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Content Marketing Success or Failure: It’s All Due to Documentation and Research

Content Marketing

Documentation is The Key

One of the dirty little secrets of most Content Marketing efforts today is that they are largely

unsuccessful. Tremendous amounts of time, effort and money are spent, all resulting in little or no significant results.

A post-mortem on most of them will reveal that, in reality, there was no real strategy behind these efforts in the first place. And one of the things that becomes a real obstacle to effective strategizing is a lack of accurate documentation.

Simply put, marketing goes astray when you don’t work from a plan, from day one, and document everything — which is what we want to cover in this second series on Content Marketing. (You can find the first one in the series here.)

Content Marketing: Document, Document, Document!

So what needs to be documented? Yes, your overall strategy, as it evolves. Your Content Marketing game plan WILL evolve over time, so you have to have someplace where you can document what was originally planned out (and why) as well as noting changes, as they are made, along the way.

Communication Channels: Your documentation efforts should involve consideration of the various “channels” or ways of communicating — Facebook, Twitter, press releases, blog writing, videos, etc. Each should be noted as a separate entity, as different channels require different approaches.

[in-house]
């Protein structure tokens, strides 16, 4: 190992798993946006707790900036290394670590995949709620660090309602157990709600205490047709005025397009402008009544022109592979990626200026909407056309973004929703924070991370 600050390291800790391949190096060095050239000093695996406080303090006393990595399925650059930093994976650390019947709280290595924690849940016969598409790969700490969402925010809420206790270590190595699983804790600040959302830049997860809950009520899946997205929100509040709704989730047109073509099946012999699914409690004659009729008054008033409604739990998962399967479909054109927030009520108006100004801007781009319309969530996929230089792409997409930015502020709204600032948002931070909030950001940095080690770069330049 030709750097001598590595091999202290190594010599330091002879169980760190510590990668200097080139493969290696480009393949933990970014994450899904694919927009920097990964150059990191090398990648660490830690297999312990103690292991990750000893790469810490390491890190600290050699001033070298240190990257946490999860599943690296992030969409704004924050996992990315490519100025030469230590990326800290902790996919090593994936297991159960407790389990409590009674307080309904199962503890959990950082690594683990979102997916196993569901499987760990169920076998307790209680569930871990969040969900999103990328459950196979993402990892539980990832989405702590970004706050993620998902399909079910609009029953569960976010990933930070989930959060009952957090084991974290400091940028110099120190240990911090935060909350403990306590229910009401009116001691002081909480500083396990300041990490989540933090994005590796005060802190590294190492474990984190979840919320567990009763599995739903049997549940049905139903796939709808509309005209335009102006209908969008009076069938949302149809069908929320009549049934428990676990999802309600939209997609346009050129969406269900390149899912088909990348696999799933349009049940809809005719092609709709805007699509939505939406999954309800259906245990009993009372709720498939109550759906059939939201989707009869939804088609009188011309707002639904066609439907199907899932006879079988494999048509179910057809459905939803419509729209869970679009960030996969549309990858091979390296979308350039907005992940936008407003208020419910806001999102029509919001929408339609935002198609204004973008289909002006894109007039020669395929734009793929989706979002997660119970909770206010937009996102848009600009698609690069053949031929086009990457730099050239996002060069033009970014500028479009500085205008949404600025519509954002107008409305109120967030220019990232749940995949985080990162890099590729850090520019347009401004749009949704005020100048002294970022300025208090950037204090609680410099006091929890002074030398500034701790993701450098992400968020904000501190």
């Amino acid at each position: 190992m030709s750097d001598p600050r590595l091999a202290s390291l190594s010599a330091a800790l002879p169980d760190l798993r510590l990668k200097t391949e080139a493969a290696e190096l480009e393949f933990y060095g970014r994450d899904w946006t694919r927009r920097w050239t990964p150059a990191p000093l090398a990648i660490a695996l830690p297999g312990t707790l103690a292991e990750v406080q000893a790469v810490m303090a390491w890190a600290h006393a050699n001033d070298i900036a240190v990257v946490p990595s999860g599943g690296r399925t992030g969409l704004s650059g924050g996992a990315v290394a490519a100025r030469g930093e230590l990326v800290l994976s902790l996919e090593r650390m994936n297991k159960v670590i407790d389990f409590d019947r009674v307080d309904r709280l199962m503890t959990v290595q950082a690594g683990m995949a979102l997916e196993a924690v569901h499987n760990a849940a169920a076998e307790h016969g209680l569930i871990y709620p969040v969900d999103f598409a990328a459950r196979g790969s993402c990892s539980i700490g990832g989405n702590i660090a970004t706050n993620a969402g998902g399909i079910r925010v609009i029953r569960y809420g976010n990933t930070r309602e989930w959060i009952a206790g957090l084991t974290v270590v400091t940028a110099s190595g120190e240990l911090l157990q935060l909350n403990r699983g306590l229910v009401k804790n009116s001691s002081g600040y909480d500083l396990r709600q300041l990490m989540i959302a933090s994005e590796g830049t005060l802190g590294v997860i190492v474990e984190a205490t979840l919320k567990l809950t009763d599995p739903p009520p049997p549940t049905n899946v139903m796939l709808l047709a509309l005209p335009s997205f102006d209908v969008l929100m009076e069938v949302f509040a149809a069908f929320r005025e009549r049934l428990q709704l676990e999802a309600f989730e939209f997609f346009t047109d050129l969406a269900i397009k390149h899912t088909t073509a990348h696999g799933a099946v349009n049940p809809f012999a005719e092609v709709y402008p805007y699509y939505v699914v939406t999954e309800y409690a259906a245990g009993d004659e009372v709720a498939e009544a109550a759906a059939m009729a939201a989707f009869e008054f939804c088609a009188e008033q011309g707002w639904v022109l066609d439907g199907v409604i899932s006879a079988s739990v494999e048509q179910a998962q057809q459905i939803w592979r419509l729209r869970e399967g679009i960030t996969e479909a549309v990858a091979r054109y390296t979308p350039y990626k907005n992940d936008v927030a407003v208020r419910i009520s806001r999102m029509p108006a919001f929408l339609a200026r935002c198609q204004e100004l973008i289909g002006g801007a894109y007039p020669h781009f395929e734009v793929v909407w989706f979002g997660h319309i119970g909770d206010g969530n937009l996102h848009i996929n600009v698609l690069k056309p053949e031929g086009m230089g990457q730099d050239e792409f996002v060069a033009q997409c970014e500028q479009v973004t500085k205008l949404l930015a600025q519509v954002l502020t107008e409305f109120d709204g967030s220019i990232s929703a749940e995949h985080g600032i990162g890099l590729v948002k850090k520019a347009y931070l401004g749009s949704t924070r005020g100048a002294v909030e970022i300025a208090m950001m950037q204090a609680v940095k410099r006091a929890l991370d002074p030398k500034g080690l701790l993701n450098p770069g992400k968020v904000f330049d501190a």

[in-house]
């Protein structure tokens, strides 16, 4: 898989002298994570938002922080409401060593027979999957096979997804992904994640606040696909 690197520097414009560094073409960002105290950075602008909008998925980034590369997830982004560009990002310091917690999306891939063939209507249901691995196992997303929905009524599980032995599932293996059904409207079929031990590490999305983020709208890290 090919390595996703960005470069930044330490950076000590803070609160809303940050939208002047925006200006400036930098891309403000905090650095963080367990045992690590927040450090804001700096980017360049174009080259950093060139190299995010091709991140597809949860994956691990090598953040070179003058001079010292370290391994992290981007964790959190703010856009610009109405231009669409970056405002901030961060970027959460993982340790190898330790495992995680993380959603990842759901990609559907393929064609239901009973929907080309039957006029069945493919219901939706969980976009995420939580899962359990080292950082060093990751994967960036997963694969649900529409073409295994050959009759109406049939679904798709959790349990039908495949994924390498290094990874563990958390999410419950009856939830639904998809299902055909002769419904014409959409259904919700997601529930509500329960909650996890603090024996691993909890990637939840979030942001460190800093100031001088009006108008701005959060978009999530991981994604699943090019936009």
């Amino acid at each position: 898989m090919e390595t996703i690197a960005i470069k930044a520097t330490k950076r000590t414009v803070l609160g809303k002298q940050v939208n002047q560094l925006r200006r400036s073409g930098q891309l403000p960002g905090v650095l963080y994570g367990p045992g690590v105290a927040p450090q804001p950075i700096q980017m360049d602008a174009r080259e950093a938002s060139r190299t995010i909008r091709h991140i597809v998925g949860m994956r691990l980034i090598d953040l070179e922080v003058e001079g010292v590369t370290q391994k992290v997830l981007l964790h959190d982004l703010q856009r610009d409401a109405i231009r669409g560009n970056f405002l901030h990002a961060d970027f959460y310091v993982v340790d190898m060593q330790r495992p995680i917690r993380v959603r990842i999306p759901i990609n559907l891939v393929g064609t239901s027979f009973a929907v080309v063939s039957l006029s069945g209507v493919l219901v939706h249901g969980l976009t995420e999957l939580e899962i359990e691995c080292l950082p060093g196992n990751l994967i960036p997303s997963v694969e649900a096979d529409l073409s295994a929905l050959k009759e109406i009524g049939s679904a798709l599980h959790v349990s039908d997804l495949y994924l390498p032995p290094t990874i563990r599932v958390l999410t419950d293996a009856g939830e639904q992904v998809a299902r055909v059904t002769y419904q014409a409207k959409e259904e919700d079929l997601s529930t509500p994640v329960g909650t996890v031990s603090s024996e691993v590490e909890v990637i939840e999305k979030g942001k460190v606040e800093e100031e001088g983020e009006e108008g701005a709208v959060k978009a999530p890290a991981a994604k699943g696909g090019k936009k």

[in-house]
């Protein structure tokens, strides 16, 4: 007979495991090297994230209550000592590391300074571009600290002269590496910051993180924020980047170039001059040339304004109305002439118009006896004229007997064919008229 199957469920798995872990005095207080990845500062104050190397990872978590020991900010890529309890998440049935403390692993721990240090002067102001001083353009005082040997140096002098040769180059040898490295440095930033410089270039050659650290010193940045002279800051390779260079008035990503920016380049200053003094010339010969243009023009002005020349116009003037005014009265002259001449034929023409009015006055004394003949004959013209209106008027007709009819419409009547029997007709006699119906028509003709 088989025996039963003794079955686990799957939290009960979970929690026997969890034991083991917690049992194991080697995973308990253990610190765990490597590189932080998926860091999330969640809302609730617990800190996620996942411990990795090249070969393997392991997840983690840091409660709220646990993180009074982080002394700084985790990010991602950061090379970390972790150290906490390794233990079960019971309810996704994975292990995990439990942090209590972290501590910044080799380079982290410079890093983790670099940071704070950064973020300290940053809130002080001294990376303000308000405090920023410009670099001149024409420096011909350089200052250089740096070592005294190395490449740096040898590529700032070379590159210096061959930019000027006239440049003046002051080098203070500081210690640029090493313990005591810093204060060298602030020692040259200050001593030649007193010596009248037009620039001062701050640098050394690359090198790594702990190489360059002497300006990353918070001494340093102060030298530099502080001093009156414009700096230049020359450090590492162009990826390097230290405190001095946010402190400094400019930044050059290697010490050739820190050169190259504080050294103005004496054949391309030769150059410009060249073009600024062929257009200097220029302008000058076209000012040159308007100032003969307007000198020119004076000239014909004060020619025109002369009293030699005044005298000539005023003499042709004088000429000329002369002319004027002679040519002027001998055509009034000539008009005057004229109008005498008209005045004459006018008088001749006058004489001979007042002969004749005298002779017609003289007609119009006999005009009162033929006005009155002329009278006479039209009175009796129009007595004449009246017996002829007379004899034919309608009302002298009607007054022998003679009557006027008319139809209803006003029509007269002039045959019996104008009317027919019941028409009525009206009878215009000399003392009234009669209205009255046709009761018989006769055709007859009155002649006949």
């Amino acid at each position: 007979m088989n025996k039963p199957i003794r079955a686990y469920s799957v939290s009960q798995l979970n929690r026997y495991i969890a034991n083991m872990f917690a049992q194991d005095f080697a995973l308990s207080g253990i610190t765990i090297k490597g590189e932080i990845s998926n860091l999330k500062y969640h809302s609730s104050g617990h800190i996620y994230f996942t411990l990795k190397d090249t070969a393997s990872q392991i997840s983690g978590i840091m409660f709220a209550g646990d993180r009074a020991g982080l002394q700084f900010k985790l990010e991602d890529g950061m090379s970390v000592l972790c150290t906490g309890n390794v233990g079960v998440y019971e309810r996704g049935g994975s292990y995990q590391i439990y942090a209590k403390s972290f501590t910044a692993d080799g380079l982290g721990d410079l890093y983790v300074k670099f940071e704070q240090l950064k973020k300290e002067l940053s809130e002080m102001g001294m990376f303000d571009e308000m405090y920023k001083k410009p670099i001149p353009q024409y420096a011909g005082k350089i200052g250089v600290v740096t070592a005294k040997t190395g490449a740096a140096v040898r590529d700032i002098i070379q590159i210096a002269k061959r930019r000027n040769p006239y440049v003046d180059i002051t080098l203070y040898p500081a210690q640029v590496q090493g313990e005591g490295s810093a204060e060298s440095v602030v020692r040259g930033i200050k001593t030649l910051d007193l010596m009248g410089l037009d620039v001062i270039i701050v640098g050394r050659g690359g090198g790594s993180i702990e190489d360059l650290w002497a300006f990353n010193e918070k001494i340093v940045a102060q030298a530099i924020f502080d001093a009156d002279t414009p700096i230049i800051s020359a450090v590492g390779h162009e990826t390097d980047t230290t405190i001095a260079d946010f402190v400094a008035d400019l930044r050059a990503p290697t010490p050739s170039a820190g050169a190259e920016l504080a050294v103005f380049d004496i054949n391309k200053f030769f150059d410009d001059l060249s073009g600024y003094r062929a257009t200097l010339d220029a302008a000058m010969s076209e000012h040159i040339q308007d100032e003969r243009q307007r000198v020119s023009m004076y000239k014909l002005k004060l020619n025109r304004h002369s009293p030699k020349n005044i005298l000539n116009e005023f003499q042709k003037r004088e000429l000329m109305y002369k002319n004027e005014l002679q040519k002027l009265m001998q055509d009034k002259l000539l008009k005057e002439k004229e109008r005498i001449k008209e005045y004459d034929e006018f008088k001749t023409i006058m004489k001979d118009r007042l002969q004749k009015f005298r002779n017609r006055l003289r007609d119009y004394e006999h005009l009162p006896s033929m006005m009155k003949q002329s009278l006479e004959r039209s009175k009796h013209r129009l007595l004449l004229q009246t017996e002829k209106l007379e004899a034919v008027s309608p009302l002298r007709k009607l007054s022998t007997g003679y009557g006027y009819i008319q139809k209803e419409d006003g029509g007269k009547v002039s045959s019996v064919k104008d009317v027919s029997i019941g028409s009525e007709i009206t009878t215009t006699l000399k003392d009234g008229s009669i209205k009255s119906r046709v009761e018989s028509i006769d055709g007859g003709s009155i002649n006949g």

KW Research: Of course, any content posted should be targeted so that it can be ranked for specific user searches, in order to get found. All of your KW research should be included as a part of your ongoing documentation.

Content Types Needed: What specific content pieces will be needed? In what format — A PDF case study, a podcast in mp3 format, an infographic — Be sure to think about, and note, the style(s) that will be needed, length, tone of voice and other requirements.

Editorial Calendar: Pushing out a lot of content to various channels can drive you crazy unless you get organized. An “editorial calendar” is exactly that, a calendar where you establish specific dates as deadlines for getting your content produced, reviewed and approved, and finally published. And as other people are going to need to see it, the calendar should be sharable, editable or at least viewable by others on your team.

Collaboration Tools: Speaking of collaboration, you are going to need to decide what types of collaboration tools (Slack, Skype, G Docs, etc.) you are going to need. Make sure that you get that set up ahead of time, and that team members have access to them, and with the proper level of access.

Timelines: As you flesh out your editorial calendar, pay special attention to critical milestones for different phases of your campaign. For example, if you are trying to hit influencers for winter holiday-related promotions, this needs to be in place well beforehand, perhaps the early Fall or even late Summer.

Just Who Is Responsible For All Of This?

Establishing responsibility is a key to successful marketing, including Content Marketing. Don’t wait until things are underway to make decisions about who is going to be responsible for what —